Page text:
You can swim in the public pool in Bourdeilles or in the river at Lisle (about 8 miles) where there is an organised “beach” in July and August with a lifeguard and a roped-off area for toddlers. There are also fairly local lakes for swimming, boating, etc.

    There are tennis courts in Bourdeilles and Brantôme and horse riding and rock climbing nearby.

   The Dronne is ideal for canoeing, with several weirs to make life more interesting. You can hire canoes in Brantôme or Bourdeilles or use ours at your own risk if you can sort the logistics out (ie how to get back to where you started!). It is also full of fish and you can buy a licence to try your luck.

    We have a range of bicycles, including a tandem, which you are also welcome to use at your own risk. Please look after them and leave them in working order.

 

There is a bewildering variety of routes and means of transport for getting to France and we have tried most of them. St Julien is about 500 miles from Calais/Dunkerque and about 350 from Caen. Realistic journey times are around 8 to 9 hours hours from Calais and 6 hours from Caen. I can supply routes that seem to work, including how to get round Paris avoiding the dreaded Boulevard Périphérique and a route from Calais via Rouen  (the route we normally use).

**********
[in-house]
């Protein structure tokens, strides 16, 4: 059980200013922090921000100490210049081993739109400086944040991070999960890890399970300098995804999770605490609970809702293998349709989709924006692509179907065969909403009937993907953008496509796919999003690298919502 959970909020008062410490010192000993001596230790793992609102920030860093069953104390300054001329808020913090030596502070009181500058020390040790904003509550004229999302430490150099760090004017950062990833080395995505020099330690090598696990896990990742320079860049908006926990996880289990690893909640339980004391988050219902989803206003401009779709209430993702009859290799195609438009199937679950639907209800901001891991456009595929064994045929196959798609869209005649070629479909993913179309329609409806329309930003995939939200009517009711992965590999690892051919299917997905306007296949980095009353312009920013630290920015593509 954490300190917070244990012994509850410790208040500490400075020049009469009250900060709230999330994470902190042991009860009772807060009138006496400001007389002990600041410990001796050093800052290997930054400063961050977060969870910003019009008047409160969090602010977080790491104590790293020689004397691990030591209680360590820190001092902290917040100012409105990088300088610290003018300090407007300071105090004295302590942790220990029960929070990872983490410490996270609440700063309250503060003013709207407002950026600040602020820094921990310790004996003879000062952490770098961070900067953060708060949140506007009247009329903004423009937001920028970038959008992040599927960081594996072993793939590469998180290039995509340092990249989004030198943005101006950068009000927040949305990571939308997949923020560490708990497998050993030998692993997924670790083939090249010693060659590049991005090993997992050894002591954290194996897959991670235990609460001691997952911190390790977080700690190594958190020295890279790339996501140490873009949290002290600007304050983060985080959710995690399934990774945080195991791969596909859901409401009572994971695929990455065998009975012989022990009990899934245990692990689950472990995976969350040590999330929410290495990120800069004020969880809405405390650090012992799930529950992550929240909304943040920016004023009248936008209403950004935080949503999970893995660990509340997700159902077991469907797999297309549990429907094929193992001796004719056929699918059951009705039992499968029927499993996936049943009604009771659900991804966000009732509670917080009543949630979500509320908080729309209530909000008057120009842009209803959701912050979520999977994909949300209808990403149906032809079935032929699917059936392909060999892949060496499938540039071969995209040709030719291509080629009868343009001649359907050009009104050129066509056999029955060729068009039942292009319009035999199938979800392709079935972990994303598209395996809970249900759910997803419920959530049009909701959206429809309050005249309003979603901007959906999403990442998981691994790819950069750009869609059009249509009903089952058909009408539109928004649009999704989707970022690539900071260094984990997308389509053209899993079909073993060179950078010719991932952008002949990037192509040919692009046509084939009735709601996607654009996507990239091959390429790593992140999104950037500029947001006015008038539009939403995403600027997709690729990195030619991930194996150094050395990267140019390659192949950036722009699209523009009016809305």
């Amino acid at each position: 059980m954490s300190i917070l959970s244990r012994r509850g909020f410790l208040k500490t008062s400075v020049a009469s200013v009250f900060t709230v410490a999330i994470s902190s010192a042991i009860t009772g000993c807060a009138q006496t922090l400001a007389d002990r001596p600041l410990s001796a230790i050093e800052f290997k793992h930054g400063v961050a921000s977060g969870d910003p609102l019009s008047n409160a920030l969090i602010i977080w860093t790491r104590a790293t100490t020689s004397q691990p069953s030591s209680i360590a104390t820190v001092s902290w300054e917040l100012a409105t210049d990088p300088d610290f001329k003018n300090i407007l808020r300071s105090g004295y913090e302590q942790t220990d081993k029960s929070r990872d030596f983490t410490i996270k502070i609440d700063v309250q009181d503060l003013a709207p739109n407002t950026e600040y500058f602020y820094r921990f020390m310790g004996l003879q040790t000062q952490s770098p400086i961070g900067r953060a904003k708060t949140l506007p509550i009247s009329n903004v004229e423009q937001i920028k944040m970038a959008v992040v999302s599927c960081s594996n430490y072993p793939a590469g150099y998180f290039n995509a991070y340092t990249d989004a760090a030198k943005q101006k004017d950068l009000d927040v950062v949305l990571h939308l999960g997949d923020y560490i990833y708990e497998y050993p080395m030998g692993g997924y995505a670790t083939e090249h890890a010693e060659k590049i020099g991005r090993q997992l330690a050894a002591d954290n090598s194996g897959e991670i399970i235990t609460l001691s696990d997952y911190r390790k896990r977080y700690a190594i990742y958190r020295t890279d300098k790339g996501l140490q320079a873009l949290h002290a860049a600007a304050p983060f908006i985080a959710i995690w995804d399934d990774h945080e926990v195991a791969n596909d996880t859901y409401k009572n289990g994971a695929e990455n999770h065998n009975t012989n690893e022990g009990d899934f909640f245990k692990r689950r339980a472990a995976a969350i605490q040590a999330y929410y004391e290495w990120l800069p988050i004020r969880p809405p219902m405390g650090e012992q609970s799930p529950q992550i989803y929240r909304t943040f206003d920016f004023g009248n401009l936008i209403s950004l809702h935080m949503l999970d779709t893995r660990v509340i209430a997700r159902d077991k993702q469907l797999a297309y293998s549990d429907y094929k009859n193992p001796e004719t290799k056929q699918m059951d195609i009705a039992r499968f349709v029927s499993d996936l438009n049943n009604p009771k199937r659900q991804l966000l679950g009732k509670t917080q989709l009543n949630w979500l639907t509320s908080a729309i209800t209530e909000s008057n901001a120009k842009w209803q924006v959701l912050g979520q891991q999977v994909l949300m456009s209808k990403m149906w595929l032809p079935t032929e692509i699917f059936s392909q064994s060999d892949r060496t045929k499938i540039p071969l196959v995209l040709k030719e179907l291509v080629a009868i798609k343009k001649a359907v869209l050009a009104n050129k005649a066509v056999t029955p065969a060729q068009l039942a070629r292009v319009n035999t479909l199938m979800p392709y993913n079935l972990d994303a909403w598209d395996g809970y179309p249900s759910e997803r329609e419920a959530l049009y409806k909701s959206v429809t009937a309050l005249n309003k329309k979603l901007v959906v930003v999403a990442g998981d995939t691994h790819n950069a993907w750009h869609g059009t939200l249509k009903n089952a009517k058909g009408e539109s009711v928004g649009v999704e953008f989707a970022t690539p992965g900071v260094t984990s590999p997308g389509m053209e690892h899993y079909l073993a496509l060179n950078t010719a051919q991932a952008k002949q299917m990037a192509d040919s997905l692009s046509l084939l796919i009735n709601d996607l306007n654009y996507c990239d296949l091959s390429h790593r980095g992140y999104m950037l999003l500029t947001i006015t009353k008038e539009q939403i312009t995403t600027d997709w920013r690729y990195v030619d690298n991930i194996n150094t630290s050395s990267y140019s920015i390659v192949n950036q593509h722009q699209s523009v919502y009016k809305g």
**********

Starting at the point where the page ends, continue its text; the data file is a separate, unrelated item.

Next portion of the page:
There is intense competition, particularly on Dover/Calais. Eurotunnel, DFDS (ex Norfolk Line) and P&O are all based in Dover / Folkestone and cross to Dunkerque or Calais. Further west you can cross from Newhaven, Portsmouth, Weymouth, Poole and Plymouth to ports such as Dieppe, Le Havre, Caen, Cherbourg, St Malo and Roscoff. Try Brittany Ferries, Condor Ferries or LD Lines. 

There are also comparison sites such as directferries or ferryon line.

Whichever way you go, it is a long way and you may consider an overnight stop. There are several chains of cheap hotels.